Perfect Crime

Perfect Crime by Jack Parker Read Free Book Online

Book: Perfect Crime by Jack Parker Read Free Book Online
Authors: Jack Parker
    He glanced at his passenger, who had returned to observing the passing sights out the side window, Scott changed the subject, "We're headed to the Pier. Let's see if there is something to the postcard picture."
    Whether she'd heard his intentions, he couldn't say but it was right then Tessa shifted in her seat to look at her companion. "Considering what happened in the garage, you're very calm."
    Most people focus on themselves when confronted with danger. It takes someone unusually observant to note the uncharacteristic behavior of others. Scott's admiration of Tessa went up a notch. Fingers drummed on the leather steering wheel as Scott offered the deadpan answer, "I'm always calm."
    "So…what... people shoot at you a lot?"
    "How'd you know?"
    She smiled. "Very funny."
    He shrugged. "I grew up on Navy bases, so the sound of gunfire doesn't bother me. It used to put me to sleep some nights like the muffled sound of popping corn."
    "Popcorn?" she half choked out her response.
    The strangled sound had Scott glancing in her direction. He could tell that she didn't agree with his casual appraisal. To add to his credibility, he added, "I paid for college with ROTC." He didn't elaborate, figuring she'd heard the acronym before, and anyways, it was a logical step for the son of a soldier. The military supported his college fund as long as he entered the reserves or active service after his education was complete. "And I spent a year in Afghanistan on active duty."
    For the first time Tessa took a look at Scott; not at his outward appearance, but what lay beneath the surface. A strange order of events in her mind—most become journalists, then do their 'tour' reporting the war, she'd never heard of a reporter trading his pen in for an MP5. How ironic, she thought, that in a manner of speaking, both their fathers had taught them how to play with guns. She commended Scott's father; at least he'd taken a more honorable road.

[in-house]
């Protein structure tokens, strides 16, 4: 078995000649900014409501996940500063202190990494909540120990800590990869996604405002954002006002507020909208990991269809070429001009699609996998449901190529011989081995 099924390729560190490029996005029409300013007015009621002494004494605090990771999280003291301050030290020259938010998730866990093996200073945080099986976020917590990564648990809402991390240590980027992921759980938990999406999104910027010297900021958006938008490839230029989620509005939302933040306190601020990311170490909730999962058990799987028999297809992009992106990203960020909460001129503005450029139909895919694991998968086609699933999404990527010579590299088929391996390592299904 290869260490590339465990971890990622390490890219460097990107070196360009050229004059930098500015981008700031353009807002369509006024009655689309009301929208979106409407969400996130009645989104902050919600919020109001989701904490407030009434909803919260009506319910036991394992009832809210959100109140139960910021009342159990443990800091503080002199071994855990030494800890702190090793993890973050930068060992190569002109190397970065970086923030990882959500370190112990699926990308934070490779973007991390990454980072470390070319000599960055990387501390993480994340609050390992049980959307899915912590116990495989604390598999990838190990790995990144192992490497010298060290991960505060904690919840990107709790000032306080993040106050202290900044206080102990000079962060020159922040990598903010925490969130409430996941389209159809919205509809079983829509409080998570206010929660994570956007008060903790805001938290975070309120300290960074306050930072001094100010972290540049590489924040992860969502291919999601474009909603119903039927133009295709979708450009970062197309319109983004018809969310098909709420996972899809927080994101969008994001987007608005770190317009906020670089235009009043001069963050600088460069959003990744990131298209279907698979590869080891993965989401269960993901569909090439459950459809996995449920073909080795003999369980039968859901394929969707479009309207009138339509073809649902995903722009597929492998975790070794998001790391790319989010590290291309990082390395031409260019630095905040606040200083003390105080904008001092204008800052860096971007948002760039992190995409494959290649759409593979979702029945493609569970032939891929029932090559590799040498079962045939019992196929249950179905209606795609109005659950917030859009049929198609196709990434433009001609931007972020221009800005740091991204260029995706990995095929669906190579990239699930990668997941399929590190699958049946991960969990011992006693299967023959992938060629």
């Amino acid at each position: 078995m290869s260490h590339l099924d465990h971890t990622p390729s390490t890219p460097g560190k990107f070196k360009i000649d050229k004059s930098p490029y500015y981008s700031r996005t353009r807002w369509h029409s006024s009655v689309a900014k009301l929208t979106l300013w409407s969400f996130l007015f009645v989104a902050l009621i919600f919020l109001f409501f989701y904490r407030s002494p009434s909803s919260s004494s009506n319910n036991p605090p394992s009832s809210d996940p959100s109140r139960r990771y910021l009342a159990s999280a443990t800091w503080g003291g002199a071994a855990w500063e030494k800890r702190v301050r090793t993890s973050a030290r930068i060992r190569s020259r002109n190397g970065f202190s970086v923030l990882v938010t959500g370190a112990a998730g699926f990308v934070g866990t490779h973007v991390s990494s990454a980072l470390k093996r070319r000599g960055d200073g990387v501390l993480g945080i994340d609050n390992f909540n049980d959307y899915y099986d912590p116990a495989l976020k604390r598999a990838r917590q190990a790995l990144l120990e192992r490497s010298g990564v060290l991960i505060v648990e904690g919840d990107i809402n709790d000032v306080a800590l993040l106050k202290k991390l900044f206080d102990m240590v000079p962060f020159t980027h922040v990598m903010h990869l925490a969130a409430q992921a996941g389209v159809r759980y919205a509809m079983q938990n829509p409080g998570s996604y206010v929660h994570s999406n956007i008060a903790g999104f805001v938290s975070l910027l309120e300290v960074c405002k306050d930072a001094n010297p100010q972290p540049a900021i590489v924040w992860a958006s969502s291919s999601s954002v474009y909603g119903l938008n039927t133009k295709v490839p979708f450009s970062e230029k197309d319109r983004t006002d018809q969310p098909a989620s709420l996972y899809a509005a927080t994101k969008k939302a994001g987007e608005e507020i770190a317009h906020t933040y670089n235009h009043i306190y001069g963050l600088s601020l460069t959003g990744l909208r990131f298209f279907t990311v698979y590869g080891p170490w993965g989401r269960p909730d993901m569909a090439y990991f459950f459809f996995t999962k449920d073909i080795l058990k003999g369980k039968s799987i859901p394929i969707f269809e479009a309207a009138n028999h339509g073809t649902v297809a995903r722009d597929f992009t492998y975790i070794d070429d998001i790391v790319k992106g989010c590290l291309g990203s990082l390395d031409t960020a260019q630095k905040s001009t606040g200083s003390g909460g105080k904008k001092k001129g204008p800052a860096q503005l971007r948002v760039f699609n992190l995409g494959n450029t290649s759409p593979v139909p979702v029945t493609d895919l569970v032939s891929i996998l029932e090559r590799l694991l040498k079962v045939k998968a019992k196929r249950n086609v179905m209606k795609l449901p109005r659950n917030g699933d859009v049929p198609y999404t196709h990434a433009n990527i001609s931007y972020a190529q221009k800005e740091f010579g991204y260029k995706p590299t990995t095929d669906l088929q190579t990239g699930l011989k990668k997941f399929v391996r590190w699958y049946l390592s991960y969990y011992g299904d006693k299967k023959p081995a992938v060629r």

"What do you want to do? Drive around, or..."
    "This is as good a place to park as any." Scott said, filling in the blank, as he pulled into an empty stall just off the main gate of Navy Pier. "At the very least it will be an experience; I've never been here."
    "I've been once or twice." Her eyes were busy, scanning the crowd for anything unusual. The sun had just set, but the attraction was crowded, mostly with couples and families looking for an after-dinner stroll.
    "Let's go have a look around," Scott said as he unfolded his long frame from the car.
    Brushing back the few hairs that had fallen loose around her face, Tessa drew a deep breath, released it slowly, and climbed out of the car.
    It had made sense to fall back and let the other car out of their sight, but now Scott appeared to regret the decision. Some of his irritation showed in the set of his shoulders as he eyed the entrance to the tourist attraction; a large gateway topped with an arched sign and neon lights.
    He said, "The view might be better from the Ferris wheel. Maybe we can pick up their trail."
    "Or not." Tessa said bluntly. She seemed to be fidgeting with the sleeve of her sweater and looked more nervous than a half-second before "Maybe we should wait for Marcus to call us back," she paused, then added "then maybe we'll have a name."
    He shook his head and took the opportunity to look apprehensively from side to side. "Naw, I like my idea better."
    There was a carnival-type atmosphere on the pier, with music and laughter. Tessa was reluctant to admit that she liked it, but she did. The smell of cotton candy made her mouth water. Together they walked towards the pier, with its large amusement park attractions lit against the night sky. "I forgot how big it is," Tessa whispered, eyeing the big wheel; the latent fear of heights causing her to shut her eyes.
    Scott reached and pulled the postcard gently from her hand, his soft fingers brushing across hers. Holding it up in the dim light, he took a hard look at the card.
    She was

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